In This Edition
- Pharmacists and readmission rates.
- Geriatric discharge bundles and readmission rates.
- Medication reconciliation and risk of adverse drug events.
- End-of-life discussions and care outcomes.
- Effect of case management and housing for homeless adults.
- IV esomeprazole in bleeding ulcers.
- Causes of discharge delays.
- Methods to reduce ICU medication errors.
Addition of Pharmacists to Inpatient Teams Reduces Drug-Related Readmissions, Morbidity, and Costs for Elderly Patients
Clinical question: Would a ward-based pharmacist reduce morbidity, subsequent ED visits, and readmissions for elderly patients?
Background: Adverse drug events can cause significant drug-related morbidity and mortality, and lead to unnecessary healthcare costs. Elderly patients are more vulnerable to these effects given the polypharmacy often associated with their care. The effectiveness of a ward-based pharmacist intervention for elderly patients has not yet been studied.
Study design: Randomized controlled trial.
Setting: Two acute-care, internal-medicine wards at the University Hospital of Uppsala in Uppsala, Sweden.
Synopsis: Three hundred sixty-eight hospitalized patients ages 80 or older were randomized to control or intervention groups. The latter received enhanced services from a pharmacist who was integrated into the inpatient team. This individual performed medication reconciliation, reviewed the medication list, and advised the treating physician. The pharmacist educated and monitored patients during the hospitalization, counseled them at discharge, communicated pertinent medication information to the primary-care physicians (PCPs), and called the patients two months after discharge.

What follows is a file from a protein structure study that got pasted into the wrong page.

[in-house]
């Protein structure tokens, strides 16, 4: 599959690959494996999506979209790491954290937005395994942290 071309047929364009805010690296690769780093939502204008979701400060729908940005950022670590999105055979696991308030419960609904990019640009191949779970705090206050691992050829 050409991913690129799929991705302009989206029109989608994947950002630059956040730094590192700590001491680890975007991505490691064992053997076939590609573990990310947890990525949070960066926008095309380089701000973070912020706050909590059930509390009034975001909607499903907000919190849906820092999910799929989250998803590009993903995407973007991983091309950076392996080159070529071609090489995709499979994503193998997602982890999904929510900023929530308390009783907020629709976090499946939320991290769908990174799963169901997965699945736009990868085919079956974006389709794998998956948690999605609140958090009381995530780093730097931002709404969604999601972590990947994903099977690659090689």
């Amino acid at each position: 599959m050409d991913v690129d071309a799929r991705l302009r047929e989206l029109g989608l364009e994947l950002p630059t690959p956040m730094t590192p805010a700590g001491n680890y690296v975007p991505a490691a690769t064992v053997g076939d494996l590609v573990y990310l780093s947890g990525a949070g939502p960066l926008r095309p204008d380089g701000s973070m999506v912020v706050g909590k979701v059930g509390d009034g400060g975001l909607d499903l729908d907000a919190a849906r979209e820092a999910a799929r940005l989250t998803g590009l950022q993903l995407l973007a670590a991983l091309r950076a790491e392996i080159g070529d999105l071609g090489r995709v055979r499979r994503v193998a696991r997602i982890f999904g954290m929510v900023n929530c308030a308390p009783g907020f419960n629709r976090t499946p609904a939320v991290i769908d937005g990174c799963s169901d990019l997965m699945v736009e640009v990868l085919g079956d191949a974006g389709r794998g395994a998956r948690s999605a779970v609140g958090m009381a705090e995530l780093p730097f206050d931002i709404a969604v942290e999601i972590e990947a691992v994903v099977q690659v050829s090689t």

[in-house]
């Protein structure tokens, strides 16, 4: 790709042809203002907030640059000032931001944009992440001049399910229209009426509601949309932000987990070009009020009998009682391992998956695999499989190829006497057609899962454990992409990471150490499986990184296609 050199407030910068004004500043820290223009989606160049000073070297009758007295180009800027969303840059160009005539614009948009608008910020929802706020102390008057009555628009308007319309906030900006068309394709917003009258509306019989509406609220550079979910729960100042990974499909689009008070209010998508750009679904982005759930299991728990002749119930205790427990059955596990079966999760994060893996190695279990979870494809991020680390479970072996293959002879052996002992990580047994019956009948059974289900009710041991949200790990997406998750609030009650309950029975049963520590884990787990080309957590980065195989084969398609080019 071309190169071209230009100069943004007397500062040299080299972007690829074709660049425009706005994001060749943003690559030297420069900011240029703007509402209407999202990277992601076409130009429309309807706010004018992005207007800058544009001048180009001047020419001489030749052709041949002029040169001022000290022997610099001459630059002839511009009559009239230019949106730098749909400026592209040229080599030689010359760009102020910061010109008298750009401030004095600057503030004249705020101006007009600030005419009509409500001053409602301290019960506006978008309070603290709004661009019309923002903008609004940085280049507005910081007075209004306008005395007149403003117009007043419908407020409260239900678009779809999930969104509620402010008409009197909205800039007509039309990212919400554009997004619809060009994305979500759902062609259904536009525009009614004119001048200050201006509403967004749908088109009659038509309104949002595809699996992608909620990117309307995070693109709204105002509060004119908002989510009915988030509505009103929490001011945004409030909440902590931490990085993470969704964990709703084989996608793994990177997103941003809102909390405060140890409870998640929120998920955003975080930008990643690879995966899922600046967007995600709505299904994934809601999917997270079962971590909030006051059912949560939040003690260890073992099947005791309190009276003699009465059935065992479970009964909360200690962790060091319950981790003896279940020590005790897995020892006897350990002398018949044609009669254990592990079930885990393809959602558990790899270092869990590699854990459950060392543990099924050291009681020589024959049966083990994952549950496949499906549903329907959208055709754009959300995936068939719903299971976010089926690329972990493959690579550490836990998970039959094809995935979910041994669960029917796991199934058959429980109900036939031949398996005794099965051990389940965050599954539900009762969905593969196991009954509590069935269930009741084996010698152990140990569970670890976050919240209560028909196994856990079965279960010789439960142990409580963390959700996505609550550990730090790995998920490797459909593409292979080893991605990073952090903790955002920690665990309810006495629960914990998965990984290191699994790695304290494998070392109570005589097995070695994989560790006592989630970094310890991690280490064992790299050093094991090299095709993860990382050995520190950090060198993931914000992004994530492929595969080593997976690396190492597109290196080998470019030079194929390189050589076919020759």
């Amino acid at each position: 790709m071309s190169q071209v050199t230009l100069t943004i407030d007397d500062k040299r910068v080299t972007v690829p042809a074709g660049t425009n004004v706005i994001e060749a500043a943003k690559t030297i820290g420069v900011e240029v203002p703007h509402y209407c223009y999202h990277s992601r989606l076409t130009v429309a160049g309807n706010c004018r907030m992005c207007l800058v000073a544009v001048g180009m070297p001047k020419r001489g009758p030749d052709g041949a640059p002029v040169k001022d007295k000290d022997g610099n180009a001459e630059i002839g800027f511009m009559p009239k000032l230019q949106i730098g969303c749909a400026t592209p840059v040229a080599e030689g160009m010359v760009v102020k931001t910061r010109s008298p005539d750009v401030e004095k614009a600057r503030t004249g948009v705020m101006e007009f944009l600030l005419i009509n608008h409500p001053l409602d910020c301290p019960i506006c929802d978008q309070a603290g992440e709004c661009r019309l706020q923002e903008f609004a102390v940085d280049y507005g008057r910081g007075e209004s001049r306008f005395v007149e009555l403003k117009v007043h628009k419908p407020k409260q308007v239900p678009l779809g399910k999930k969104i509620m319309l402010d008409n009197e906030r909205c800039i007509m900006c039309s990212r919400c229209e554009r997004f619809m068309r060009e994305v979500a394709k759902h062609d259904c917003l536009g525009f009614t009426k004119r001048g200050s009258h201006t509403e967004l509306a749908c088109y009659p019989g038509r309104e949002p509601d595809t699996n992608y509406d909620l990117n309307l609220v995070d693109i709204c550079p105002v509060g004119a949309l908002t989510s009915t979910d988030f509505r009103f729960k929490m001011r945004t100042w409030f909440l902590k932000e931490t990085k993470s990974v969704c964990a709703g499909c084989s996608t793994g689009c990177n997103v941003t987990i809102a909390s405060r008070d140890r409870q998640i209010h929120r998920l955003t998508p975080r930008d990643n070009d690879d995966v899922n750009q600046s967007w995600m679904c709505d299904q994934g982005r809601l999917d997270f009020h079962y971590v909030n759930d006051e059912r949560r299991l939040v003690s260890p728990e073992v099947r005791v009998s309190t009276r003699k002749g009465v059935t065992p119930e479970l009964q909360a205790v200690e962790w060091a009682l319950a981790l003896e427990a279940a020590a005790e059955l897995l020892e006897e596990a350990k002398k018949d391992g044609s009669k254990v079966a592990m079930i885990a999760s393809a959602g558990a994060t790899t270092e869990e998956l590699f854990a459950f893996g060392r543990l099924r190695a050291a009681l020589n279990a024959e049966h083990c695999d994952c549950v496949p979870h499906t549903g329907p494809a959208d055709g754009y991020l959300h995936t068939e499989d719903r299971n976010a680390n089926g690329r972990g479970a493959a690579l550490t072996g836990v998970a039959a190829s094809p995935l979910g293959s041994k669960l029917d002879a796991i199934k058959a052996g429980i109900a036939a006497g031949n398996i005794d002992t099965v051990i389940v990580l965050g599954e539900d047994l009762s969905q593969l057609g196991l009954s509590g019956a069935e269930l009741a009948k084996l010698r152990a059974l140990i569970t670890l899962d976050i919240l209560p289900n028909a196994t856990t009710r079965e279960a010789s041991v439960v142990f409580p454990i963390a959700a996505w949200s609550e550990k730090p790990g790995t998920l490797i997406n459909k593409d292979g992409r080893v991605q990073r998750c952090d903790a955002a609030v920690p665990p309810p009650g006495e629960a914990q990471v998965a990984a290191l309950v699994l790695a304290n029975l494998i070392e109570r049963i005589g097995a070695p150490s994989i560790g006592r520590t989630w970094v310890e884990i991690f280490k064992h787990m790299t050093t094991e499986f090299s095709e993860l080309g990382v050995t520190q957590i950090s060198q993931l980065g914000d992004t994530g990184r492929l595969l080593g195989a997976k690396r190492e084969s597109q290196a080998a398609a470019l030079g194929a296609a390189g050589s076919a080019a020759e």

The primary outcome measure was the frequency of all hospital visits (ED visits plus hospital readmissions) during 12-month follow-up. The secondary outcome measure was the cost of hospital care.
The intervention group had a 16% reduction in all hospital visits and a 47% reduction in ED visits. There were five times as many drug-related readmissions in the control group compared with the intervention group, but the study did not have enough power to show a reduction in the total number of readmissions alone. The cost of hospital care minus the cost of the intervention resulted in a net savings of $230 per patient.
Bottom line: For elderly patients, adding a pharmacist to the inpatient team could lead to significant reductions in morbidity and, on a population basis, healthcare costs.